“That call was perfect,” said President Trump on Tuesday about his July 25 conversation with the president of Ukraine, during which he made clear that he expected the Ukrainians to dig up dirt on his potential 2020 Democratic opponent. To Republicans watching Trump for cues about how they’re expected to defend him, it wasn’t exactly a gift. Without much else to work with, however, “This was no big deal” has become the heart of their defense.

What’s so striking about the “Whatever, dude” attitude many Republicans are taking is how sharply it contrasts with the reaction to the call among White House insiders. As the whistleblower complaint documents, among those insiders, the call created a panic.

Many of these elected Republicans have been simply avoiding commenting on this at all, telling reporters that since they haven’t read the documents, or that they’ve got nothing to say. Some senators are saying that since they’d serve as “jurors” in an impeachment trial, it wouldn’t be appropriate to comment.

But the ones who talk are mostly arguing that there’s no there there. Senate Majority Leader Mitch McConnell (R-Ky.) called it “laughable to think this is anywhere close to an impeachable offense.” Sen. Lindsey O. Graham (R-S.C.) said: “I’m underwhelmed. I’m not troubled. I don’t think there is anything remotely quid pro quo."

Apparently, because Trump did not conclude the July phone conversation by saying, “All right: you will dig up dirt on Biden and I will release the military aid to your country I’m holding up, because that is the exchange we have agreed upon,” that means it was perfectly fine.

Other Republicans are singing the same tune. Said Sen. Roger Wicker (R-Miss.): “It’s just a huge overreach." Added Sen. Charles E. Grassley (R-Iowa): “There was no quid pro quo, you’d have to have that if there was going to be anything wrong.”

This is literally right out of the talking points the White House distributed to Republicans to tell them what to say.

Now, let’s look at the whistleblower’s report. As it documents, Trump’s phone call to the Ukrainian president set off a scramble to make sure that as few people as possible found out about it. For some, it even sparked a moral crisis. This is the first key passage:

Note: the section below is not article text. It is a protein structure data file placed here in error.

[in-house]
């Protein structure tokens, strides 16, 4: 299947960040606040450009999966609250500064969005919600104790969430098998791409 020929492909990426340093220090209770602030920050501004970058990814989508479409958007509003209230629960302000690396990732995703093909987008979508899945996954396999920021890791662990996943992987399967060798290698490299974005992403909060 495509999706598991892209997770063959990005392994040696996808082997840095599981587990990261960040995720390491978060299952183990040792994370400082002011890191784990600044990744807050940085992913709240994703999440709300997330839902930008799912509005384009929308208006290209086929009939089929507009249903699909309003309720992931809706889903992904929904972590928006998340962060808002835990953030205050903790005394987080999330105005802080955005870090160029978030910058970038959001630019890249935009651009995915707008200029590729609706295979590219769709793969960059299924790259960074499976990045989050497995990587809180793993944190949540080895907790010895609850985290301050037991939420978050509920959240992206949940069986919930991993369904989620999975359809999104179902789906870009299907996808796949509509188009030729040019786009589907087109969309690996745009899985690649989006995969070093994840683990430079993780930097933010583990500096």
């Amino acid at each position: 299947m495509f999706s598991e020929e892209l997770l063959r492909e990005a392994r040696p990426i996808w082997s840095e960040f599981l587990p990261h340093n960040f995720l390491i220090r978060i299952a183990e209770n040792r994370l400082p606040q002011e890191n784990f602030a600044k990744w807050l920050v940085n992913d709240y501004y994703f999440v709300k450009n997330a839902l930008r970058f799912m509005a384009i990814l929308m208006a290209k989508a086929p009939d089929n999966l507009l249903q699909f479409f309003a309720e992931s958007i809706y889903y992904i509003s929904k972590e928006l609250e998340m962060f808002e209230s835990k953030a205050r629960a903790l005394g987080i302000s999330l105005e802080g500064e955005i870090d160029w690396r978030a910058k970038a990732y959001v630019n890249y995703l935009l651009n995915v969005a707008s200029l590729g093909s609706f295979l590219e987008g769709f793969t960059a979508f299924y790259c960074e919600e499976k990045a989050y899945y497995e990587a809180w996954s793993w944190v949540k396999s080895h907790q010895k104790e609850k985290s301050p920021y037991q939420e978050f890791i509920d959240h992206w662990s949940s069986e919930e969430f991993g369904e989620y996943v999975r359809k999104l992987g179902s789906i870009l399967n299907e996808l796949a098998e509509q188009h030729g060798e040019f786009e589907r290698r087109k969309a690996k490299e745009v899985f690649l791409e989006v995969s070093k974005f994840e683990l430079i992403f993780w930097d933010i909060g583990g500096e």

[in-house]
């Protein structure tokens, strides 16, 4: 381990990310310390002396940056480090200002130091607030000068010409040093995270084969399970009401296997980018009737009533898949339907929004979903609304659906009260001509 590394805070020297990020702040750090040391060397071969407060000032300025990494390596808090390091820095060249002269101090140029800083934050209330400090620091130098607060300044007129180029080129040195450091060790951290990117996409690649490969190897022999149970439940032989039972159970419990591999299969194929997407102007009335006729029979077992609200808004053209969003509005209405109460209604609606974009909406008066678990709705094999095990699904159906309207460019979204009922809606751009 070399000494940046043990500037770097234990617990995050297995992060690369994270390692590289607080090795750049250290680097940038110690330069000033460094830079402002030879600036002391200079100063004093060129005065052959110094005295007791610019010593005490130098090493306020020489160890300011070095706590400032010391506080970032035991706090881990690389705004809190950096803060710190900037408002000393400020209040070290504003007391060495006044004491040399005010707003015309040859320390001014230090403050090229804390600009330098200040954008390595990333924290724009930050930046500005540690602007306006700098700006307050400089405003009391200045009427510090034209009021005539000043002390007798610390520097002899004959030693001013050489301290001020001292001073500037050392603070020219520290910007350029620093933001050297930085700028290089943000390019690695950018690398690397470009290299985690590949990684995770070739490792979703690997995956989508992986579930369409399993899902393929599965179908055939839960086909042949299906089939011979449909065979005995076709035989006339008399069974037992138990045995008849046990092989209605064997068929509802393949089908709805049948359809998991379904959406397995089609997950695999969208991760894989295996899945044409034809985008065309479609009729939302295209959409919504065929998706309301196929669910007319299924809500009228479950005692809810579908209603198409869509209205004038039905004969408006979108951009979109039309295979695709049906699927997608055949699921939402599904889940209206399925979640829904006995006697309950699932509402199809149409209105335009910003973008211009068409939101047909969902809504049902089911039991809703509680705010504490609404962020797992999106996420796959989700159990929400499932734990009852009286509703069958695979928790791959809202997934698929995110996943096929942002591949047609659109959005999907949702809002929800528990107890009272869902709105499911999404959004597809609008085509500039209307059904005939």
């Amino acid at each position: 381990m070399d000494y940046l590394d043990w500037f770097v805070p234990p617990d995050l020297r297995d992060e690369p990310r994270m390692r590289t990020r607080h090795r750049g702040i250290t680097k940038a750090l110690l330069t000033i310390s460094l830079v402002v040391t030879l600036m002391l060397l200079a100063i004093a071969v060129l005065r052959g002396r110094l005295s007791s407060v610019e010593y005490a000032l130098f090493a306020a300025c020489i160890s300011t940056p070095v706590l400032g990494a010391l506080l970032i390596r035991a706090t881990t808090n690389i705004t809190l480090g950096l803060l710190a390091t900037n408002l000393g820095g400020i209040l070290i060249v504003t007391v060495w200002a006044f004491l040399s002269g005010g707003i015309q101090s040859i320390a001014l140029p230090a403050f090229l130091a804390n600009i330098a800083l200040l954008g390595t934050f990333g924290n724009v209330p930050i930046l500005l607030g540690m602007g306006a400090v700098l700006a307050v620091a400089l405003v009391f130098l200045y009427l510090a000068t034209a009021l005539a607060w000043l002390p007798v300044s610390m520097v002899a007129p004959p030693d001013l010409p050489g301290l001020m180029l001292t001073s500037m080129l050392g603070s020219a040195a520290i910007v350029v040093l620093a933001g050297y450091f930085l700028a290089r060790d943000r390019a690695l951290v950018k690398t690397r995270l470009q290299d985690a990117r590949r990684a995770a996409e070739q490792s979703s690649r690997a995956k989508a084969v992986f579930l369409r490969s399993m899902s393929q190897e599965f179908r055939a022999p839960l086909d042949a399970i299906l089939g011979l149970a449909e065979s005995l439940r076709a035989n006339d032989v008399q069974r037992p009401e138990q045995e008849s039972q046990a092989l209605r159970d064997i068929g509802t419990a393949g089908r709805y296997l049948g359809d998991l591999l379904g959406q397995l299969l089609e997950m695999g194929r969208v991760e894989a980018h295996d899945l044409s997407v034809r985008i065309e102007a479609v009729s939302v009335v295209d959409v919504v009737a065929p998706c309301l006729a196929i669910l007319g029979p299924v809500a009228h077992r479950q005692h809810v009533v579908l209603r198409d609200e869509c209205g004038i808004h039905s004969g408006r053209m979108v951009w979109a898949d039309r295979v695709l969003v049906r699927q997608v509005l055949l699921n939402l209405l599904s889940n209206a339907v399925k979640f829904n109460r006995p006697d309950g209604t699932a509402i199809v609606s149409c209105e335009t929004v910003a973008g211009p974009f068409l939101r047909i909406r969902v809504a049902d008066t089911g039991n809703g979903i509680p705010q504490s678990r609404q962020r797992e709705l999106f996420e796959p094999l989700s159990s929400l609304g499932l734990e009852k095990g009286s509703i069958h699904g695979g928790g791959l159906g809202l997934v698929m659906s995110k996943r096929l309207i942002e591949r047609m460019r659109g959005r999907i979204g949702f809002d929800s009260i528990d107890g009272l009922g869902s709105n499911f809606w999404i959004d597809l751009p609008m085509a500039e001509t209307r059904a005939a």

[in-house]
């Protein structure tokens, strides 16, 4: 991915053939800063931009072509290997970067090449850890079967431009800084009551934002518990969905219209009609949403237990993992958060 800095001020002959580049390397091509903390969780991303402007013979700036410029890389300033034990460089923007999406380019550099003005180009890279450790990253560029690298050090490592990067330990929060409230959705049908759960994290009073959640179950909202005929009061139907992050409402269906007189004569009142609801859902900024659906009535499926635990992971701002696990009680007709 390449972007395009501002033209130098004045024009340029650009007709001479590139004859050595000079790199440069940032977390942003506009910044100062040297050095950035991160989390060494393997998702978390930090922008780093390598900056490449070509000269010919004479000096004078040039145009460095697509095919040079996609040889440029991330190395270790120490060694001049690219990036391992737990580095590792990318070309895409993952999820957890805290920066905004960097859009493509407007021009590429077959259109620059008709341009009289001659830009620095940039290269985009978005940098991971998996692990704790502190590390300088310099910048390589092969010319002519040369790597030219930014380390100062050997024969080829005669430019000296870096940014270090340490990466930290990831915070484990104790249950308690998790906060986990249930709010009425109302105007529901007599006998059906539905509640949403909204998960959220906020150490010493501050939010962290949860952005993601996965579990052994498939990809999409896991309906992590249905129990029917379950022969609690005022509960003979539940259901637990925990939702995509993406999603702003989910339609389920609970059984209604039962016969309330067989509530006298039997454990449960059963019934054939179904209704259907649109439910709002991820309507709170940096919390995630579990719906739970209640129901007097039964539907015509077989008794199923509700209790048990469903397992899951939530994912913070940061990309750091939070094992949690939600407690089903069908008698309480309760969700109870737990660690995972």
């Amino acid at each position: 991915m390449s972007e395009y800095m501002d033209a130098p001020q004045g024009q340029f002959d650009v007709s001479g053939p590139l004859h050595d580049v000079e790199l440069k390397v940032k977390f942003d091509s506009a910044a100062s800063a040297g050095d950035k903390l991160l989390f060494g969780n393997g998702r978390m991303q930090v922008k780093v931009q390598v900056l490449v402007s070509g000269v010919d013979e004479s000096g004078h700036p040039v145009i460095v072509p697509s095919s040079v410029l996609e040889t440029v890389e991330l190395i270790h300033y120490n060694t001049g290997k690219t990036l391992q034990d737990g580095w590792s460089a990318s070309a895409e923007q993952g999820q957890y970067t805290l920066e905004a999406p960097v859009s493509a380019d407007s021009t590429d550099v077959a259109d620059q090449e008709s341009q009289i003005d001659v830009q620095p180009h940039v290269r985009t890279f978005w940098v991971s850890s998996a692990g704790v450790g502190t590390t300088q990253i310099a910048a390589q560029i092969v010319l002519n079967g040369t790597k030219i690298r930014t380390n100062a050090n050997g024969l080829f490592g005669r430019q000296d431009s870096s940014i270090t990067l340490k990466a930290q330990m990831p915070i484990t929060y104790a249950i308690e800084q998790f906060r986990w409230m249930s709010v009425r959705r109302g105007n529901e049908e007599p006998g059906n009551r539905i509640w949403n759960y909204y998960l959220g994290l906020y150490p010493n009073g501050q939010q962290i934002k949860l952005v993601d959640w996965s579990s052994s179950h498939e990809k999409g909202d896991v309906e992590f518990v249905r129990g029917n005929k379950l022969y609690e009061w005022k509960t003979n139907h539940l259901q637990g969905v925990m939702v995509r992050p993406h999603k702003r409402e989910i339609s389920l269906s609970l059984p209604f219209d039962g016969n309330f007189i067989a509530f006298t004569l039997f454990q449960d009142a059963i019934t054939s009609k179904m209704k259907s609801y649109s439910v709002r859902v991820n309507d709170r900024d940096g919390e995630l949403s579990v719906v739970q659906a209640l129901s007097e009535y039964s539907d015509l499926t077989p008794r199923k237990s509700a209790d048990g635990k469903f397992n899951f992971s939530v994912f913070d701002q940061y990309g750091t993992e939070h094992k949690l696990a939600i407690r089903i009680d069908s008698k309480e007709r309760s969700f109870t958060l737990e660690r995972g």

The White House officials who told me this information were deeply disturbed by what had transpired in the phone call. They told me that there was already a “discussion ongoing” with White House lawyers about how to treat the call because of the likelihood, in the officials’ retelling, that they had witnessed the President abuse his office for personal gain.

Then the whistleblower elaborates:

In the days following the phone call, I learned from multiple U.S. officials that senior White House officials had intervened to "lock down" all records of the phone call, especially the official word-for-word transcript of the call that was produced — as is customary — by the White House Situation Room. This set of actions underscored to me that White House officials understood the gravity of what had transpired in the call.

Finally, in an appendix to the complaint, the whistleblower says that according to White House officials, it was “not the first time” that the transcript of one of Trump’s calls was placed in this system “solely for the purpose of protecting politically sensitive — rather than national security sensitive — information.”

In other words, multiple White House officials (and these are people who are working for Trump) seem to have concluded not only that Trump may well have abused his office, but that if the transcript of the call received wider circulation — among the broad circle of government officials who would normally have access to it, or even worse, to the public — then it would be a political disaster.

And they were right. The release of the information, first in the form of news reports describing the call and then in the form of the rough transcript, has taken us to the point where Trump is likely to be impeached. The people who heard the call or saw the transcript immediately afterward knew exactly what had happened and how dangerous it was.

When Trump said “that call was perfect,” he gave up the game just seconds later: “There was no pressure put on them whatsoever. But there was pressure put on with respect to Joe Biden.”

Which is exactly the problem. He may not realize it, but I’m guessing the Republicans repeating "no quid pro quo” do, no matter how much they protest otherwise. Once again, Trump has left them trying to defend the indefensible.

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